Home takeovers for illegal activities growing problem in Thunder Bay, says crime prevention council
'Huge fear factor' due to threats of violence, intimidation keeps victims silent, says council coordinator
The Thunder Bay Crime Prevention Council (TBCPC) is raising the alarm about home takeovers in the northwestern Ontario city by launching a public education campaign to make people more aware of this growing problem, and providing information on where to go for help.
Home takeovers involve a person – who may have initially been invited into the residence – refusing to leave, usually because he or she is conducting illegal activities, said Lee-Ann Chevrette, the coordinator of the TBCPC.
People suffering from addictions, or those with physical, mental or developmental vulnerabilities are particularly at risk.
'Huge fear factor' makes people 'feel really stuck'
"Individuals tend to prey on more vulnerable members of our community so they may approach an individual who they know is struggling and they may offer money in exchange for a place to stay. And while it may seem innocent to begin with, ultimately this individual needs a place to stay, most often to conduct unlawful or illegal activities, such as drug dealing" she explained.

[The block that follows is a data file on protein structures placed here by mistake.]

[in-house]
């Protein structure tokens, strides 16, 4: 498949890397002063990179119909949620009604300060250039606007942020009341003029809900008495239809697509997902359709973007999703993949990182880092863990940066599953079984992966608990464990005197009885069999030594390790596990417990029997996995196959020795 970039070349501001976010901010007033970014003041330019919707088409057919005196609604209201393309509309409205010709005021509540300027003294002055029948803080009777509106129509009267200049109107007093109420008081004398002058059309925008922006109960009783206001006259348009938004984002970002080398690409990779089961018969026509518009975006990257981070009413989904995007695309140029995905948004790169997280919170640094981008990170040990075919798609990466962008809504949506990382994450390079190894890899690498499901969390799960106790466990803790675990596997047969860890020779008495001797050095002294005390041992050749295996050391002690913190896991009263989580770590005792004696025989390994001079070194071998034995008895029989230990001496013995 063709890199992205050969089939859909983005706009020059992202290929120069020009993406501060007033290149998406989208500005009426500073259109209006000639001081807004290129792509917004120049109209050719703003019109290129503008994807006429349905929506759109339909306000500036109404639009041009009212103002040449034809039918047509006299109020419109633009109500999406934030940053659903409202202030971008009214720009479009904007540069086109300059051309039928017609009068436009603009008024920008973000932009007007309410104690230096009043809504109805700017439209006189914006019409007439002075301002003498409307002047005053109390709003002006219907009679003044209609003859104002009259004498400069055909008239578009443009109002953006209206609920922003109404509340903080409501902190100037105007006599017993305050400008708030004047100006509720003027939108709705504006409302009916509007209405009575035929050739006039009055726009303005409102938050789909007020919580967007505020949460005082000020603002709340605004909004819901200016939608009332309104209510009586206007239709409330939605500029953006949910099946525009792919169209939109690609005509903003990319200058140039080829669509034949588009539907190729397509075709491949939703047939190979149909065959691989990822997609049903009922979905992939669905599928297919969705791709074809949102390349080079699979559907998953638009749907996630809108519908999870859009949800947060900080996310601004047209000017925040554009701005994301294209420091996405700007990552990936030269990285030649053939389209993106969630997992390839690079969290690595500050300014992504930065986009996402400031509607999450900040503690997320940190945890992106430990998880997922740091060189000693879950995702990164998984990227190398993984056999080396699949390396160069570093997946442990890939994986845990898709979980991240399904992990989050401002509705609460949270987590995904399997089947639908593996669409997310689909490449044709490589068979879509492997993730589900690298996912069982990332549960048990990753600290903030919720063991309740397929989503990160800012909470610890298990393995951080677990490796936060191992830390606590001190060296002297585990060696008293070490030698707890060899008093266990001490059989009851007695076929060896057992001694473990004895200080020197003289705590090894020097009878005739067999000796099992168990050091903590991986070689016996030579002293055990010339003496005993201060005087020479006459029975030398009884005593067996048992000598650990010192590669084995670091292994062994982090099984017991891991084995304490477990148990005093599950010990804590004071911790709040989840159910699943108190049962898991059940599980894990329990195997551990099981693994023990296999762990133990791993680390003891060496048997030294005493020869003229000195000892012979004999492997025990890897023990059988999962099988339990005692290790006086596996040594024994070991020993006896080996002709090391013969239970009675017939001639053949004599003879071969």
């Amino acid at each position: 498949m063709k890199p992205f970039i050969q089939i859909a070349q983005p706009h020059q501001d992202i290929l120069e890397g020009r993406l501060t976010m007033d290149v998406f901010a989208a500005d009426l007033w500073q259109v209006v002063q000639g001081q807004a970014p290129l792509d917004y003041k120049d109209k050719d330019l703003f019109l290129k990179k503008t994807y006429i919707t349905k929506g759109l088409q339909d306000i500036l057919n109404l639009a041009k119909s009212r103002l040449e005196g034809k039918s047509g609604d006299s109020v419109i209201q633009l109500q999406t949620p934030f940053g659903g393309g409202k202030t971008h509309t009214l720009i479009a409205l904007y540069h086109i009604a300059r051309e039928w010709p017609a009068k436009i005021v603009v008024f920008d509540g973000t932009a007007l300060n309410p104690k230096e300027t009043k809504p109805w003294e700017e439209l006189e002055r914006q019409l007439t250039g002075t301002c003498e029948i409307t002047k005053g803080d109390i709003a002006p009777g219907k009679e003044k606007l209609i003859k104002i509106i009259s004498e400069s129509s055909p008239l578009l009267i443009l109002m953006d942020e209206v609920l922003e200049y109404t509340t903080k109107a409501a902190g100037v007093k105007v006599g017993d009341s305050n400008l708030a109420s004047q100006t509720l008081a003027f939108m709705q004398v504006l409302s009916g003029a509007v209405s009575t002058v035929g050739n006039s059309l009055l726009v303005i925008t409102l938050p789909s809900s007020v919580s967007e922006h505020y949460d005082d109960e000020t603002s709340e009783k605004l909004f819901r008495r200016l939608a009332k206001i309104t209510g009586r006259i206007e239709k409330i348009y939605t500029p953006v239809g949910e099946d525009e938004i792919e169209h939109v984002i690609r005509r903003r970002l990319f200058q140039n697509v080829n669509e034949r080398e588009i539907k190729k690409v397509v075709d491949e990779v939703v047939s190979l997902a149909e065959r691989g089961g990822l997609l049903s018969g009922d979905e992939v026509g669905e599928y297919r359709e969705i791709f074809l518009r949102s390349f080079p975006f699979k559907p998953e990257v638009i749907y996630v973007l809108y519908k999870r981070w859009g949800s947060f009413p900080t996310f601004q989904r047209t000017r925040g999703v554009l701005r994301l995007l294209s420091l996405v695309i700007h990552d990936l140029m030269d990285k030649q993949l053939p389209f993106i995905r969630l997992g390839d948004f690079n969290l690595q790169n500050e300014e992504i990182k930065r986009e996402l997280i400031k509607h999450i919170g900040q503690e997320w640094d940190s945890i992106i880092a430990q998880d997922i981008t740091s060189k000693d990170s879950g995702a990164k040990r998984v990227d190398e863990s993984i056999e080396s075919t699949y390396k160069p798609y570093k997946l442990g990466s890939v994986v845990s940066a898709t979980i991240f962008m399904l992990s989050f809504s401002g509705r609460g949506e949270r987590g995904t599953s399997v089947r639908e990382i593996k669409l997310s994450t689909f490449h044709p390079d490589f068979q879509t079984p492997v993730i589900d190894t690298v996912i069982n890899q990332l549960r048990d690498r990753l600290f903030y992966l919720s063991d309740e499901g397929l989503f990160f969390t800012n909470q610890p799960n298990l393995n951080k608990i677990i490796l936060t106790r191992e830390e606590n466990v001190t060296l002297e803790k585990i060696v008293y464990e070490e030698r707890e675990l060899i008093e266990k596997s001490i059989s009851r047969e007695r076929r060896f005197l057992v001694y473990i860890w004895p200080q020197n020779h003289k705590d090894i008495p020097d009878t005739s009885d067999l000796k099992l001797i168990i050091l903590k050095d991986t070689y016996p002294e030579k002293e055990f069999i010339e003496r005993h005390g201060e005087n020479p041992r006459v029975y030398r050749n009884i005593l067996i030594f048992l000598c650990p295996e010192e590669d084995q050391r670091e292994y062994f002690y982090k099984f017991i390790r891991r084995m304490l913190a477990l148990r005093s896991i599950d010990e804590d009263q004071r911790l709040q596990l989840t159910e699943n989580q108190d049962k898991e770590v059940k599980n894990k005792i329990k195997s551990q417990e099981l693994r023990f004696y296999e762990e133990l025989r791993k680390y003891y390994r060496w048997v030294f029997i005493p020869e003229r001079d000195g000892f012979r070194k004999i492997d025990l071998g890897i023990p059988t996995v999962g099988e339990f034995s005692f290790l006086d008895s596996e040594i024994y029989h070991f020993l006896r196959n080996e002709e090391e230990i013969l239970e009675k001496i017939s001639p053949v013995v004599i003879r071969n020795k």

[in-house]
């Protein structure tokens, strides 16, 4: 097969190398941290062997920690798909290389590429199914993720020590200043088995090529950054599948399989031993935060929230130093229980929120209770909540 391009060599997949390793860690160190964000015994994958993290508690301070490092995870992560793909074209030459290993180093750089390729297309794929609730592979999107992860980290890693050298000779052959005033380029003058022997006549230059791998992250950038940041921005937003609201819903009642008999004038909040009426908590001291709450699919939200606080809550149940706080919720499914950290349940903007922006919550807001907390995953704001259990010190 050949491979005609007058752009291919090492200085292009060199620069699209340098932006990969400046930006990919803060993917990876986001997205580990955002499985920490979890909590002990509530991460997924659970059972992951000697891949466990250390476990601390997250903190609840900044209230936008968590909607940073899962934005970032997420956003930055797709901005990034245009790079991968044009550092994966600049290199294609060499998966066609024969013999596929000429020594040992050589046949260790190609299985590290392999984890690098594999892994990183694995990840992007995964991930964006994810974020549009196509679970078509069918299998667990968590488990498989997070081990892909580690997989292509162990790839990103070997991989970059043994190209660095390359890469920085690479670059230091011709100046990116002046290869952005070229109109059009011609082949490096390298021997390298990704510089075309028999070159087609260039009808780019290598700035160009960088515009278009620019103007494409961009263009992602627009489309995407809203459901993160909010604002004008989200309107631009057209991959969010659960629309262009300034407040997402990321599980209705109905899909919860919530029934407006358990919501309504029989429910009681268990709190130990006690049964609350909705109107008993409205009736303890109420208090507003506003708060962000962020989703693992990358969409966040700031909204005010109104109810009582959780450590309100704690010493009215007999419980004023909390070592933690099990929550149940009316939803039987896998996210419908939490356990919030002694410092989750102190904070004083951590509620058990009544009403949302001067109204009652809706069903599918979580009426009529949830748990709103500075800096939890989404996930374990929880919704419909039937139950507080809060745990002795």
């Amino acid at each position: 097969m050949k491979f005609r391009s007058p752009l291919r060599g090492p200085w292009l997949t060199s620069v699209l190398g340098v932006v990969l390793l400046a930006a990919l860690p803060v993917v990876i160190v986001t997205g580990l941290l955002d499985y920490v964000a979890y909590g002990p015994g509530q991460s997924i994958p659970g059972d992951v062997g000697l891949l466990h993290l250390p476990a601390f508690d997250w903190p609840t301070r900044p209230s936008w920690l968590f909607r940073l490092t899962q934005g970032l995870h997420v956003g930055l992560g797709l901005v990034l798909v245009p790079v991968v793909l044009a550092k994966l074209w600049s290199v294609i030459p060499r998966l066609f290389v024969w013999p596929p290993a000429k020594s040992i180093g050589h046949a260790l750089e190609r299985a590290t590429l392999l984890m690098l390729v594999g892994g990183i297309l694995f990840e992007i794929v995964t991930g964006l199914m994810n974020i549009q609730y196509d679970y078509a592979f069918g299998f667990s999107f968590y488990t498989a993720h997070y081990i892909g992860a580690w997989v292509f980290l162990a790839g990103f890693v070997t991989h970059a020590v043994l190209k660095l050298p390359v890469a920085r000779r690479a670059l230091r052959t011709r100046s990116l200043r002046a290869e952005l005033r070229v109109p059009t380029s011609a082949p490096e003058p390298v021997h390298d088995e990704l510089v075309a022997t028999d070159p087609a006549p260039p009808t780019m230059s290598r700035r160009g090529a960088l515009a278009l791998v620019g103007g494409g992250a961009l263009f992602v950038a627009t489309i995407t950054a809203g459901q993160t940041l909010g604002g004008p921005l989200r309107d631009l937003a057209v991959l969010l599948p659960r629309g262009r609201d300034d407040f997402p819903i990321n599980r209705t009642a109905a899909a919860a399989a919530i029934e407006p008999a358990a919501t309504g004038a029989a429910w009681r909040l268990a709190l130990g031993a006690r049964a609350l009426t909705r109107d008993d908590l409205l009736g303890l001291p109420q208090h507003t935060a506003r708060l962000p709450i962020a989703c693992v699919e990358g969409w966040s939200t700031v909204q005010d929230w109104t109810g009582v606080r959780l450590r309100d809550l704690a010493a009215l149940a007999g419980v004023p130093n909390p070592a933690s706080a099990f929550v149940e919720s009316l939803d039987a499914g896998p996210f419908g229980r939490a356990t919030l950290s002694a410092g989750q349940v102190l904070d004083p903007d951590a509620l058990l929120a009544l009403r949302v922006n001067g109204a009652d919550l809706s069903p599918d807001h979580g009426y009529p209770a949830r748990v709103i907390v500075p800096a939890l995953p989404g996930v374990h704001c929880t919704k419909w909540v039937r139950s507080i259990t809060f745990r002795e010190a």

Gangs are frequently involved and may use violence or threats to control the victim and their home.
"People feel really stuck," she said. "There is a huge fear factor in all this."
Gangs use threats, violence to stay in home
"They may threaten to hurt you or your family. They may be eating all your food, they may actually trap you when you're home, asking to take your keys, they make take your phone away, they may start stealing from you, and they may be selling drugs from your home."
People are often afraid of the repercussions of trying to force someone out, she said.
"Perpetrators may use intimidation tactics to silence victims, which might include providing drugs to their victims or warning the homeowner or tenant that they will be in trouble with police for allowing drugs into their home," Chevrette stated in a written release Wednesday.
But it's important victims "recognize they are not to blame and to get help," she said.
The council received assistance from Crime Prevention Ottawa to produce a checklist, postcard, poster and video to help people identify if they need help, and how to access it.
The TBCPC is also working closely with police, the social services administration board, and community groups to determine the best ways to support victims, keep them safe and get the unwanted guests out. Neighbours can also assist by calling police if they notice unusual activity or increased traffic to a home, where unfamiliar people are coming and going at odd hours.
More information is available on the crime prevention council website.